Still, the FDA added an extra warning to the vaccine fact sheets, directing people to watch out for chest pain, shortness of breath or other heart irregularities after getting their shots. And health officials said monitoring will continue to look into the possible links and keep tabs on any longer-term effects.
All eyes on the Delta variant
Just as vaccines have helped start to rein in the pandemic, a new threat has emerged to our pandemic progress: The highly contagious Delta variant.
First identified in India, the Delta variant — also known as B.1.617.2 — is now spreading across the U.S. and raising alarms along the way. As of this week, the variant has now been detected in all 50 states and Washington, D.C.
Like the variants that came before it, Delta probably arose when the virus — which is constantly making small copying errors as it spreads — happened upon some mutations that gave it a leg up over other versions.
“What we’re seeing is a virus that’s becoming more efficient at making more viruses,” virologist Angela Rasmussen told The Atlantic.
Some estimates show that Delta could be as much as 50% more transmissible than the Alpha variant first discovered in the U.K. — which was already more infectious than earlier versions of the virus. The Delta variant quickly took over other strains in India and the U.K. in recent months, heping to power surges of infections there.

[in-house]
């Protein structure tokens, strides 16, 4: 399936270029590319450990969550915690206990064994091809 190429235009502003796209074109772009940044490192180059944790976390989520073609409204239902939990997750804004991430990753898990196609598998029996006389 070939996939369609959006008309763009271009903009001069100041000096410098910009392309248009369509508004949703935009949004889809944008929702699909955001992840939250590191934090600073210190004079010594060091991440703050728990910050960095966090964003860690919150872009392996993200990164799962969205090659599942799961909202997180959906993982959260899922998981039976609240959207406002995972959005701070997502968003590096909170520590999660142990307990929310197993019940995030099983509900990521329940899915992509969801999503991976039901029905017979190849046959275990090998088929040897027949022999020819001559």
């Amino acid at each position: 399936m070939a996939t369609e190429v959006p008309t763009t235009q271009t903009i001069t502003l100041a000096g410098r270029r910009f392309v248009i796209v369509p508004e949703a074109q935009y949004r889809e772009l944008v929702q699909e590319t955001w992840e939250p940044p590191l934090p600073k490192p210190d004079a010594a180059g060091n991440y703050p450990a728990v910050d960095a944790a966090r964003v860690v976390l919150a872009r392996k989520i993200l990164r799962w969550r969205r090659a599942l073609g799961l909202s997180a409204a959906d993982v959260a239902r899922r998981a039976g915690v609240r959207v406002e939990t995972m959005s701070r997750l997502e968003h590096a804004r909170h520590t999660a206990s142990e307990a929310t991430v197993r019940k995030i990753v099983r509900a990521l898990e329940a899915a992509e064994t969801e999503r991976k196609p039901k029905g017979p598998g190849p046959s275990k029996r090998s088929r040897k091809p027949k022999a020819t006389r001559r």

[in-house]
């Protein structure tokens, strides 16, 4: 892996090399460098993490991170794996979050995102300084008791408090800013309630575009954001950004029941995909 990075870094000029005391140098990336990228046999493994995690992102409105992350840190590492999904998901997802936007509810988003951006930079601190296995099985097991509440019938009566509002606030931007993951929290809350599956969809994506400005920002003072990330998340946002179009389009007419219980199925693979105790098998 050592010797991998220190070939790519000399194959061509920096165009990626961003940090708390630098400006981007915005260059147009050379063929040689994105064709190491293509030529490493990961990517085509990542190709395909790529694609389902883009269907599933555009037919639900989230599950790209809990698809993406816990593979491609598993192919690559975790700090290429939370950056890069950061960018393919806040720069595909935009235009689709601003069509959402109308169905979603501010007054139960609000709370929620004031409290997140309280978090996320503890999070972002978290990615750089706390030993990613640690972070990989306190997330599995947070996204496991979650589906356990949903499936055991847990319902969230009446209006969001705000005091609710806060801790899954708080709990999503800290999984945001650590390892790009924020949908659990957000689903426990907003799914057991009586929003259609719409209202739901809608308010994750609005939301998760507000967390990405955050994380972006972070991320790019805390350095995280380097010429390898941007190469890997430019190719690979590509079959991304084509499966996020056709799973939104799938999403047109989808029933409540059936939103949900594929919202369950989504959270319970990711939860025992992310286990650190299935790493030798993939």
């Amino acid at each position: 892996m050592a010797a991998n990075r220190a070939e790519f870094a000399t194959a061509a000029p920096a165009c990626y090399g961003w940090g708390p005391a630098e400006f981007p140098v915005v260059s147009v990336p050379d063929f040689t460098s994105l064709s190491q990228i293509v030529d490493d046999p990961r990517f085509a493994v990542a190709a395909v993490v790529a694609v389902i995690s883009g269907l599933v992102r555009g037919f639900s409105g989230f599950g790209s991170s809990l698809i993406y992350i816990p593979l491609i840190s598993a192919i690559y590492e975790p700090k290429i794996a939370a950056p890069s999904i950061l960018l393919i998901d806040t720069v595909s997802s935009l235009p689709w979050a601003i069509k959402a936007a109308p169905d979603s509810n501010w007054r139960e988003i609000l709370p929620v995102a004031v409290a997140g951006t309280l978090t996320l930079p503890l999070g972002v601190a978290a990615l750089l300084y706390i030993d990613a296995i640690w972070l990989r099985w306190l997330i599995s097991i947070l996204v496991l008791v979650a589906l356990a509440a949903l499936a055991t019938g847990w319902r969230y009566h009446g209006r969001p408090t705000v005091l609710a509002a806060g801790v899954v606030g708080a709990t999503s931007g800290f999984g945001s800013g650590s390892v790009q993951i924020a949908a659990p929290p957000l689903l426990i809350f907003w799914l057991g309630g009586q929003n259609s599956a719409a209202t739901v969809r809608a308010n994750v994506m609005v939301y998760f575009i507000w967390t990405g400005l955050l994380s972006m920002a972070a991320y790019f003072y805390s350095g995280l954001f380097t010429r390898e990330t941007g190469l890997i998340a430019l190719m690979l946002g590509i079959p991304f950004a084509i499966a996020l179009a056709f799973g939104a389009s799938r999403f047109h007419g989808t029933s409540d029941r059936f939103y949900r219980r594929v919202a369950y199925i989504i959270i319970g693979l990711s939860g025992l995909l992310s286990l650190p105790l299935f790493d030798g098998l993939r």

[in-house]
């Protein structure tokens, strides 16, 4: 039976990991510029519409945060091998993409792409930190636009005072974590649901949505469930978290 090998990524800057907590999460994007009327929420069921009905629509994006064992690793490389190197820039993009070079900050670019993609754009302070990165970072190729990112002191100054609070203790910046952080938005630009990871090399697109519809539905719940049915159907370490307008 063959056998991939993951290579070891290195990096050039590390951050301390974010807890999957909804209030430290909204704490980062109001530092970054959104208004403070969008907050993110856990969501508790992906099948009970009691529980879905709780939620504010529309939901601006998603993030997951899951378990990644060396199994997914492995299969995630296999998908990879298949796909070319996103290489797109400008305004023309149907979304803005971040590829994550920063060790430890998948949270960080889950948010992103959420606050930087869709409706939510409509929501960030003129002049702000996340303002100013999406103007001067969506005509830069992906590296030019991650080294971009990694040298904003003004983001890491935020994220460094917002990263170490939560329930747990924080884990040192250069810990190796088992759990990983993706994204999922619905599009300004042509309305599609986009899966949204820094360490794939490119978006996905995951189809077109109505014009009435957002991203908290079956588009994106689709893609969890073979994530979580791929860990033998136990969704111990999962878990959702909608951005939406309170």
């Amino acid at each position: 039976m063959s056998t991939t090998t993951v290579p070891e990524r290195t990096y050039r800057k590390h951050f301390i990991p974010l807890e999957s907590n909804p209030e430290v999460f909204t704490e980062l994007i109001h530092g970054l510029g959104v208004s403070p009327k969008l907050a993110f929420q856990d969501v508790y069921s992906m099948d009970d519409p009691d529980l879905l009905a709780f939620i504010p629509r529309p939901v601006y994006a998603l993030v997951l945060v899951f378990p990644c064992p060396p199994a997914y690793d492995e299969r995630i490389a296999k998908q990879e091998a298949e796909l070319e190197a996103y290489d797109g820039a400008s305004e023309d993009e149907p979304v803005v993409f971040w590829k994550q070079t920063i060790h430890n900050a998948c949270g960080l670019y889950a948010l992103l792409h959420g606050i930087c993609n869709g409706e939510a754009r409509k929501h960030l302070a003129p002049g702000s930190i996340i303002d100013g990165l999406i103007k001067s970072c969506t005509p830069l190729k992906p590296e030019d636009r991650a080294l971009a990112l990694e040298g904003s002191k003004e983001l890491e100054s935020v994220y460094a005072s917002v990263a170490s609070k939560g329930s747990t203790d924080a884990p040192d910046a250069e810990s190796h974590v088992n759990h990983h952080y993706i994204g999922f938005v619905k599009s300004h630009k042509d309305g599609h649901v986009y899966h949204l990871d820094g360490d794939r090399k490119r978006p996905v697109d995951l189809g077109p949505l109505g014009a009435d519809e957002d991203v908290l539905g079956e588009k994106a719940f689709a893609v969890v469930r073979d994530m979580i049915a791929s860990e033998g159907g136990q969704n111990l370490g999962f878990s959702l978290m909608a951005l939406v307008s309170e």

Walensky has said she expects Delta to become the dominant variant in the U.S in the coming weeks. So far, Delta cases account for around 25% of new infections in the U.S., she said at a federal briefing.
Though some reports have suggested Delta infections might produce slightly different symptoms, it’s still unclear whether the variant is deadlier than other versions of the virus. On the plus side, some promising studies have shown that COVID-19 vaccines seem to be working well against the variant.
One study out of the U.K. found that Pfizer’s vaccine still held strong against the Delta variant, cutting infections by 88% for fully vaccinated people. That’s a slight dip from the effectiveness rates against other variants, but still shows good protection, scientists concluded.
After just the first dose, though, the vaccine was only 33% effective against the variant — highlighting the risk to partially vaccinated people.
Johnson & Johnson also announced this week that its single-dose vaccine appeared to protect against the Delta variant. In blood samples tested in the lab, the antibodies produced by the immune system after a J&J shot were able to fight off the variant virus, researchers found.
Given Delta’s concerning rise, the World Health Organization and Los Angeles County officials encouraged people to keep wearing masks indoors, even if they’re fully vaccinated. But the CDC said its guidance — that vaccinated people can set their masks aside in most settings — hasn’t changed.